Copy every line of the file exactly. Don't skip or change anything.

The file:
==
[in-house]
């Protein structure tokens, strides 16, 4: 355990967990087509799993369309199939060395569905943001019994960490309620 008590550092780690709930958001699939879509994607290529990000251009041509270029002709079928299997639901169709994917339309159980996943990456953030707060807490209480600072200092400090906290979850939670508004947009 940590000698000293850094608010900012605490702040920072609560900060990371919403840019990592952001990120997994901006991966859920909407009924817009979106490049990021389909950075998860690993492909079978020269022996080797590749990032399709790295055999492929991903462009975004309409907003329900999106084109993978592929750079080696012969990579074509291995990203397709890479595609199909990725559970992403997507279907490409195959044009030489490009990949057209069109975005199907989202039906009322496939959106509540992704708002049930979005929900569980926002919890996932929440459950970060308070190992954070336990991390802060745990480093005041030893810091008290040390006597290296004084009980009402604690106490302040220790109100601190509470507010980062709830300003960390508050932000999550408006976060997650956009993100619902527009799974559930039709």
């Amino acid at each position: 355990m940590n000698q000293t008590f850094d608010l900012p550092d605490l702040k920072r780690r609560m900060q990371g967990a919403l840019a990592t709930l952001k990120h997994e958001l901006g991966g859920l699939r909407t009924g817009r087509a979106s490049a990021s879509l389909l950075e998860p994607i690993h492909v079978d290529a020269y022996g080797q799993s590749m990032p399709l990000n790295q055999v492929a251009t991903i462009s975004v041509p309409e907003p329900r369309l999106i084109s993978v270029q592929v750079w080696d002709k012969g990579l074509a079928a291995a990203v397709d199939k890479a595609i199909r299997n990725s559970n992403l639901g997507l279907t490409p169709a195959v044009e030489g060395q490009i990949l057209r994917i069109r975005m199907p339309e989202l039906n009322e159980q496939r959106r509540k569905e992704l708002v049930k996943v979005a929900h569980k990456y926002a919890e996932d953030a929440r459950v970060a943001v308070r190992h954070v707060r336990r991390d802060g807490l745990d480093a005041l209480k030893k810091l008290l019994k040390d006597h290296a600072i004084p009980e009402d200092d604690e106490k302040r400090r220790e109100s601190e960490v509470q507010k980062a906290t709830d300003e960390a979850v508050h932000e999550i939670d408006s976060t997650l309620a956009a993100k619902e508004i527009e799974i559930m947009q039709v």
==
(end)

[in-house]
């Protein structure tokens, strides 16, 4: 355990967990087509799993369309199939060395569905943001019994960490309620 008590550092780690709930958001699939879509994607290529990000251009041509270029002709079928299997639901169709994917339309159980996943990456953030707060807490209480600072200092400090906290979850939670508004947009 940590000698000293850094608010900012605490702040920072609560900060990371919403840019990592952001990120997994901006991966859920909407009924817009979106490049990021389909950075998860690993492909079978020269022996080797590749990032399709790295055999492929991903462009975004309409907003329900999106084109993978592929750079080696012969990579074509291995990203397709890479595609199909990725559970992403997507279907490409195959044009030489490009990949057209069109975005199907989202039906009322496939959106509540992704708002049930979005929900569980926002919890996932929440459950970060308070190992954070336990991390802060745990480093005041030893810091008290040390006597290296004084009980009402604690106490302040220790109100601190509470507010980062709830300003960390508050932000999550408006976060997650956009993100619902527009799974559930039709």
């Amino acid at each position: 355990m940590n000698q000293t008590f850094d608010l900012p550092d605490l702040k920072r780690r609560m900060q990371g967990a919403l840019a990592t709930l952001k990120h997994e958001l901006g991966g859920l699939r909407t009924g817009r087509a979106s490049a990021s879509l389909l950075e998860p994607i690993h492909v079978d290529a020269y022996g080797q799993s590749m990032p399709l990000n790295q055999v492929a251009t991903i462009s975004v041509p309409e907003p329900r369309l999106i084109s993978v270029q592929v750079w080696d002709k012969g990579l074509a079928a291995a990203v397709d199939k890479a595609i199909r299997n990725s559970n992403l639901g997507l279907t490409p169709a195959v044009e030489g060395q490009i990949l057209r994917i069109r975005m199907p339309e989202l039906n009322e159980q496939r959106r509540k569905e992704l708002v049930k996943v979005a929900h569980k990456y926002a919890e996932d953030a929440r459950v970060a943001v308070r190992h954070v707060r336990r991390d802060g807490l745990d480093a005041l209480k030893k810091l008290l019994k040390d006597h290296a600072i004084p009980e009402d200092d604690e106490k302040r400090r220790e109100s601190e960490v509470q507010k980062a906290t709830d300003e960390a979850v508050h932000e999550i939670d408006s976060t997650l309620a956009a993100k619902e508004i527009e799974i559930m947009q039709v």